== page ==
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Escape games and immersive experiences are the latest entertainment trend

Ever imagined being locked in a room and challenged to break out using nothing but your skills and brainpower? Well, the latest trend in immersive entertainment will help you find out if you've got what it takes.

The name for this experience varies—Escape the Room (ETR), Escape Games, Puzzle Hunts—yet they all involve a team of people getting locked into a room, usually themed around fantasy or horror, and the players must then solve puzzles and challenges in order to get out.

Escape games combine elements of the theater with gameplay and special effects, and they are becoming increasingly popular.

They are the latest example of the experience economy: the concept that consumers now prefer to spend money on creating memories and experiencing something new, rather than passively consuming.

"The appetite for experiences has grown beyond just going travelling," Sheena Patel, a producer for Time Run, an Escape Game which opened in London earlier this year, told CNBC in an interview. "People do take pleasure in sharing something new with their friends that perhaps they haven't experienced as yet and I think memories are being given a lot more value."


Babbage, the robot mascot for Time Run, a London-based escape game
Time Run
Babbage, the robot mascot for Time Run, a London-based escape game

The earliest example of the escape game began in Kyoto in July 2007, according to a study of the market by Scott Nicholson, a professor for Wilfrid Laurier University in Canada.

The games firmly established a market in Asia and since 2012, the games have spread from there to Europe, Australia and the U.S.

Yet the trend still has room to grow, especially in western countries. There are only 70 venues in the U.K. and 17 are in London, according to Chris Dickson who runs ExitGames, a website tracking the market.

"HintHunt is accepted to be the first site to have opened in the U.K. and mail from them suggests an opening date of 1st April 2012," Dickson told CNBC via email. "Most escape games in the U.K. are very young; something like three-quarters of them are less than a year old.

"I'm only aware of one country where the genre has been tried and didn't take off: the small Mediterranean island nation of Malta."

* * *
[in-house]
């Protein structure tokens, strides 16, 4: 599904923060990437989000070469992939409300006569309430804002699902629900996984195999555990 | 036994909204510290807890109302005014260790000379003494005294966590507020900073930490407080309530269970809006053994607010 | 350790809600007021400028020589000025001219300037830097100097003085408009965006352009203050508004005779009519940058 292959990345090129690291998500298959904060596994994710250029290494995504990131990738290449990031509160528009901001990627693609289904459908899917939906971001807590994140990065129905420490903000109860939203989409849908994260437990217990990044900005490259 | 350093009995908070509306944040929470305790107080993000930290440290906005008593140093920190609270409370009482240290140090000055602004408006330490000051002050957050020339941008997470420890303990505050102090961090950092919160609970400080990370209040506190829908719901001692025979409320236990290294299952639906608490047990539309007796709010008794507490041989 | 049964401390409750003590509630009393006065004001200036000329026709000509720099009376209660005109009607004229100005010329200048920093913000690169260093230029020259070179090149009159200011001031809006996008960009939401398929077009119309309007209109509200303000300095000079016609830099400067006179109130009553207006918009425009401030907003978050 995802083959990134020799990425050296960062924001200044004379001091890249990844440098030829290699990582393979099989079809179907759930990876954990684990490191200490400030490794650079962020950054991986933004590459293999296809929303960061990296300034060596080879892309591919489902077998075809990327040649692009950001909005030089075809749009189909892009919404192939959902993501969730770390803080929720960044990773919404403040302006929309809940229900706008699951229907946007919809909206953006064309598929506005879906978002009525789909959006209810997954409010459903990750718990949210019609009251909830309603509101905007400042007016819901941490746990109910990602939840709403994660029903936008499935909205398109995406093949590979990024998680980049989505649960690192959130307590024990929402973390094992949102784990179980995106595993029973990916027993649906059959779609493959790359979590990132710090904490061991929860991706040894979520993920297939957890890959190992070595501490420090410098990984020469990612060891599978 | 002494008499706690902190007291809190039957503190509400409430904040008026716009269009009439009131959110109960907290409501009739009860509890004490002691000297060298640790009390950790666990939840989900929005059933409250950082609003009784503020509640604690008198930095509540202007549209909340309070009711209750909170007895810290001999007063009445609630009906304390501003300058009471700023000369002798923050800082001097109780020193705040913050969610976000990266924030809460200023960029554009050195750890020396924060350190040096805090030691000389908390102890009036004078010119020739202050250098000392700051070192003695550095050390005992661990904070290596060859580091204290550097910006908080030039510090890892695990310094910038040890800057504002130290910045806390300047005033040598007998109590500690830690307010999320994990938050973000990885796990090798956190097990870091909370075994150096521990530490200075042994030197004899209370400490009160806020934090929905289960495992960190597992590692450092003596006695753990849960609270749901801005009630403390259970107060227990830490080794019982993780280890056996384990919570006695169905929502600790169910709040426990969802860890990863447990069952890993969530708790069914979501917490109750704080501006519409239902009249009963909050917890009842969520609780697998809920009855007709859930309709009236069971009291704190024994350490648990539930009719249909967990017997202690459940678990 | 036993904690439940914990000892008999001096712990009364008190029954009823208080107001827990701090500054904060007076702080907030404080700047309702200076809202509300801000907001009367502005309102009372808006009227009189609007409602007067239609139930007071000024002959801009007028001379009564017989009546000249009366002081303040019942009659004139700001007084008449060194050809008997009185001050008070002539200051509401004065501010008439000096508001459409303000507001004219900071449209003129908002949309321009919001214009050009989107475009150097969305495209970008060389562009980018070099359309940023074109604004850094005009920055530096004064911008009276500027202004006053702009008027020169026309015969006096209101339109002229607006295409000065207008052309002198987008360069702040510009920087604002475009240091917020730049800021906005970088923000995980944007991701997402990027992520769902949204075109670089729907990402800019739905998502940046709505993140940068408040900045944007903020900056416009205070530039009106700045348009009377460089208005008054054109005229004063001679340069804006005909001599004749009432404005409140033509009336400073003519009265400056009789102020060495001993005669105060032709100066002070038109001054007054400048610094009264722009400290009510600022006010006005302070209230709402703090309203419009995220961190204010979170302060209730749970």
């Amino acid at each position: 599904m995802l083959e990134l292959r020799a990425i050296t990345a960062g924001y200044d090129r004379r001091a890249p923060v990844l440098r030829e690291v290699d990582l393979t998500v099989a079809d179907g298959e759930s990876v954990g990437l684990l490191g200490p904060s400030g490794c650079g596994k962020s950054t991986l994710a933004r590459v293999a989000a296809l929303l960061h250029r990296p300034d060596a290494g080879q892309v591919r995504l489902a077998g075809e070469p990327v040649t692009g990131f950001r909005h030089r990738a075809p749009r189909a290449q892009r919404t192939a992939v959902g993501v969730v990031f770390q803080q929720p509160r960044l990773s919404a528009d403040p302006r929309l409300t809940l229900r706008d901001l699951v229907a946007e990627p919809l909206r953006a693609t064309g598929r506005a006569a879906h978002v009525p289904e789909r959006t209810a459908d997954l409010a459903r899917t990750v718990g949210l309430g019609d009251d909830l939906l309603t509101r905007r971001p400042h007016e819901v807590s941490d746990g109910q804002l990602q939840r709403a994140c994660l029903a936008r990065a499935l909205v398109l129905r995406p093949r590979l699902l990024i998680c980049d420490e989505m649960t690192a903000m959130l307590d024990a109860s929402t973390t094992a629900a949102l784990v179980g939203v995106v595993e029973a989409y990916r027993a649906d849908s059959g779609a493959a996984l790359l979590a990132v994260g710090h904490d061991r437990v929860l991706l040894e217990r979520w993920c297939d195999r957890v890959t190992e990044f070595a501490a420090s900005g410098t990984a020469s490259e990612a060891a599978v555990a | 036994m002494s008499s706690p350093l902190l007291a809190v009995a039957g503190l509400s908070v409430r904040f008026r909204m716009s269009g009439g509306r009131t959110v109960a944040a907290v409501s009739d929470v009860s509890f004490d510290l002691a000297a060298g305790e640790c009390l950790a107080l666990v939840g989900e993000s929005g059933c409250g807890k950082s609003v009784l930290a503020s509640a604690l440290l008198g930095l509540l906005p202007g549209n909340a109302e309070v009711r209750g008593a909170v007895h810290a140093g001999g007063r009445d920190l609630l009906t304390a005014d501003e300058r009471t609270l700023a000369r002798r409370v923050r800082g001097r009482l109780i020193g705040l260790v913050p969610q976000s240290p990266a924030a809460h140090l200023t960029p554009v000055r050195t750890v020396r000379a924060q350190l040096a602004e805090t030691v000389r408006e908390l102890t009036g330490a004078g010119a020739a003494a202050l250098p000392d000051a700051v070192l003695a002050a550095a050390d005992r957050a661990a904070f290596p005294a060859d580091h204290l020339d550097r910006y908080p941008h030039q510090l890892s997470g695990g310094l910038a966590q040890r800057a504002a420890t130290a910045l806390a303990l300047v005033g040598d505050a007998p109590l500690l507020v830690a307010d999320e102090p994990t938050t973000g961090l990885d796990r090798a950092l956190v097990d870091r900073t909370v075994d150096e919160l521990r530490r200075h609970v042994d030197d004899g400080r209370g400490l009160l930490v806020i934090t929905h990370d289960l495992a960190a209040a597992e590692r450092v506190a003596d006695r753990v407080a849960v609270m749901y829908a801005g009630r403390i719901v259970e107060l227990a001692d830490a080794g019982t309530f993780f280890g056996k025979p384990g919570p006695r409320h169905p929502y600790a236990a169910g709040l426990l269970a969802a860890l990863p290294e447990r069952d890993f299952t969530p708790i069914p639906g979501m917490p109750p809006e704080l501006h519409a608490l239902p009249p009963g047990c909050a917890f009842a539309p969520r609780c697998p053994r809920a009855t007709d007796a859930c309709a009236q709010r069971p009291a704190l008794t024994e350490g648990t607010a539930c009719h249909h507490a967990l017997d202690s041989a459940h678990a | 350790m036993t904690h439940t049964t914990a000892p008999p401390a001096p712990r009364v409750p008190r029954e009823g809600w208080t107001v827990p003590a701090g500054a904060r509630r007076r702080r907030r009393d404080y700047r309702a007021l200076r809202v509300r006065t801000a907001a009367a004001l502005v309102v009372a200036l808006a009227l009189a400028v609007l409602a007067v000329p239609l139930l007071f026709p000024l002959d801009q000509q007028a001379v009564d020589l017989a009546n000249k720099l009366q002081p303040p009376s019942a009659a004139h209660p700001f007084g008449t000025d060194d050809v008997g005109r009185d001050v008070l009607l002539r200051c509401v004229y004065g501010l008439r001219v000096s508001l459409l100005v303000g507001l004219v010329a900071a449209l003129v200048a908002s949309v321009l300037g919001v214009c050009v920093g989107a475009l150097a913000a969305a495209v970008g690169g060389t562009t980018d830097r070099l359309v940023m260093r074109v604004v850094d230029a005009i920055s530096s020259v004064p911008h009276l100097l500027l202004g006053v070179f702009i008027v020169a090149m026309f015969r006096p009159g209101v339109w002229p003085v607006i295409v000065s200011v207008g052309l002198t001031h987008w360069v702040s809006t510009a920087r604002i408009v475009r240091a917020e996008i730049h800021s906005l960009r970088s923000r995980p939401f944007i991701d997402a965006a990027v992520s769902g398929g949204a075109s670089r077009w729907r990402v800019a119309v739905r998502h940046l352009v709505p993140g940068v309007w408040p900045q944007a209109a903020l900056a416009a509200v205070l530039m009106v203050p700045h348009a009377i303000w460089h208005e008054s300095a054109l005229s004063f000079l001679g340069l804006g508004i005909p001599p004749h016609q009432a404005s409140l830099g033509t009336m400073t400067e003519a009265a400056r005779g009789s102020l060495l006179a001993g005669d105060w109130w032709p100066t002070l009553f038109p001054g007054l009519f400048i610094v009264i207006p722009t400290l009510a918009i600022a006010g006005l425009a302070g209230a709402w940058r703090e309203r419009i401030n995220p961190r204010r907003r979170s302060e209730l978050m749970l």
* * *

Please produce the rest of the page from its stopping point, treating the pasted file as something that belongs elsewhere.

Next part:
Built for Millennials?

The audience for the games is broad. Research by Scott Nicholson found they had universal appeal, but a survey of 175 escape game venues around the world found 37 percent of players were from aged 21 or over.

This matches the experience of Hendra Harjuna, the director of Trapped in Singapore.

"Our biggest market is the millennials (about 40 percent)," she told CNBC via email. "They are always out seeking for alternative entertainment vs the usual bowling, cinema, KTV (karaoke) activities so an escape room is like the latest craze to do in Singapore at the moment."

Millennials (adults ages 18 to 34) are at the forefront of the experience economy and escape games are in a position to capitalize on them.

"People are looking for those memories, the special things they can share with their friends," said Nick Moran, a writer of London-based ETR experience Time Run.

"I think ETR games, because they are such an interactive experience, they allow people to carve out their own narrative with their friends, which is what people are used to doing in an experiential way across all media these days, which is probably the reason why it does appeal so strongly to millennials."

A puzzle from LeavinRoom, an escape game in Paris
LeavinRoom
A puzzle from LeavinRoom, an escape game in Paris

The power of puzzles

Escape Games attract audiences for a number of reasons, but one factor is that puzzles are very popular.